And with this one, I was stuck. Trust me when I tell you that Step Four cannot be done in one afternoon, even if you have the whole day off. Truly. You can take an inventory haphazardly, but not a searching and fearless one. This is where the rubber meets the road, right here on Step Four. (And sadly, yes … I actually believed that I had ‘worked’ Steps 1-3 in the course of a one-hour meeting. Ta daaaaa! Of course I only believed that because of, um….denial reasons.)
It would be many years before I would get serious enough about working the 12-Steps to truly explore what they look like in ‘real time,’ how they play out as workable ways to live life on life’s terms. Now, in my fourteenth year of continuous sobriety, I am just starting to get it. Here are some of the stones that I picked up on my ongoing walks with God. With them, I am building a future; and a good future at that!
Musing on 12 Step programs:
You will work the steps more than once. If you had a flow chart that depicted each of your issues and where you are Step-wise on each, well, there wouldn’t be enough ink or paper on the planet to print it out. Seriously, there wouldn’t. It is an overused analogy, but recovery really is peeling an onion. One layer gets addressed and another is exposed. I’ve employed the steps in a number of situations in my life and will continue to do so, and personally, I think they are applicable for anyone – addict or not – to apply. Unless your life is perfect, in which case you can go ahead and stop reading now, because you will not be able to relate to me at all.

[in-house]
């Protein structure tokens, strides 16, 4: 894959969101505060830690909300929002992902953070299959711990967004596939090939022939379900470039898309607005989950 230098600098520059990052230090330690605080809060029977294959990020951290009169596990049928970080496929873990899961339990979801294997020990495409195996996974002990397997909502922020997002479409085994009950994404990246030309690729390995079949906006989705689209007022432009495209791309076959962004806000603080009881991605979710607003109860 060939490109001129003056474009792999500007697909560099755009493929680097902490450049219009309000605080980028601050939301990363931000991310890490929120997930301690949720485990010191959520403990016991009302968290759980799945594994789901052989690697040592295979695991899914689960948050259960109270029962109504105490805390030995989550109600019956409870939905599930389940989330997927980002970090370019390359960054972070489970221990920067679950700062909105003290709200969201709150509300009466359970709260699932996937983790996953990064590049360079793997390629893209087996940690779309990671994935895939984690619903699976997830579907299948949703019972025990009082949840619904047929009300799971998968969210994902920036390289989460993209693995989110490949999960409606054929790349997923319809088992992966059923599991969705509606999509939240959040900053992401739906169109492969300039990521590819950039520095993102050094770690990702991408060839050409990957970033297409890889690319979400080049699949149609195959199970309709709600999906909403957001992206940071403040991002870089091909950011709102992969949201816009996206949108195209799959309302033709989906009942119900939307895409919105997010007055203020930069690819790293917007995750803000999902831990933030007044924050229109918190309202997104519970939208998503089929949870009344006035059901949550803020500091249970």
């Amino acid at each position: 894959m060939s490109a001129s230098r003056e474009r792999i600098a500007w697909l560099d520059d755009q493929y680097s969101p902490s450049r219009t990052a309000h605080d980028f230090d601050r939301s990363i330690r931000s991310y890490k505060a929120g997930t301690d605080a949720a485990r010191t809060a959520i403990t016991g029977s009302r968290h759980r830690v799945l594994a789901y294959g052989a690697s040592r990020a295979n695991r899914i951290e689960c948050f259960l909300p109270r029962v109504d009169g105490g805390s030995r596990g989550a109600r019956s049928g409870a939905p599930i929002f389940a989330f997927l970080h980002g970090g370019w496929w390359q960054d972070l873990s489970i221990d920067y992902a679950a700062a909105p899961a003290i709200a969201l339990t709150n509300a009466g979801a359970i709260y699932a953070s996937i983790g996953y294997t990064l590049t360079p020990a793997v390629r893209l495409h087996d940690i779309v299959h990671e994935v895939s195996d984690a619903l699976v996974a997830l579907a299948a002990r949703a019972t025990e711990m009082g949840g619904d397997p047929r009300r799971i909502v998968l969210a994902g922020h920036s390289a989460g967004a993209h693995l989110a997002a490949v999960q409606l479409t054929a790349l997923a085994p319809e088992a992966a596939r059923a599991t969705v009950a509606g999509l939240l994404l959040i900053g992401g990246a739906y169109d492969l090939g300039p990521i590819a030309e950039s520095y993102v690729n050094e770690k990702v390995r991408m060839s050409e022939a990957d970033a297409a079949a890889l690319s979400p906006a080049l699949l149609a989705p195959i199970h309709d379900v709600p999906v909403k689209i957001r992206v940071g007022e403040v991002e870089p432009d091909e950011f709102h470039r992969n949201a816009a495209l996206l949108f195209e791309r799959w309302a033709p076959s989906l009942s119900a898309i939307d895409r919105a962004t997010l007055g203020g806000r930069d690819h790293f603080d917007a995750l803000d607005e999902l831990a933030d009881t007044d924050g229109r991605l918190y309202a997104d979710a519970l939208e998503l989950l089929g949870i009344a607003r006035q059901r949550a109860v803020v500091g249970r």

Our addictions may look differently, but the root causes that trigger them are almost always similar. Alcohol was my drug of choice, heroin might be yours. I really don’t care because it matters little what you drink, smoke, or shoot, because I would venture to bet that the core issues that drove you to do so are pretty identical to mine. The answer is the same for all of these problems, as well. Without my Highest Power Jesus Christ, I wouldn’t have survived my addiction to tell the tale. One of the things I love most about the Celebrate Recovery program is that it is for anyone to experience the overcoming of any hurt, habit, or hang-up. In my estimation, if an issue or addiction is coming between me and God, it’s a problem worthy of applying the 12-Steps to. Alcohol, drugs, food, porn, gambling….you can learn a new way to live as an Over-comer with any struggle.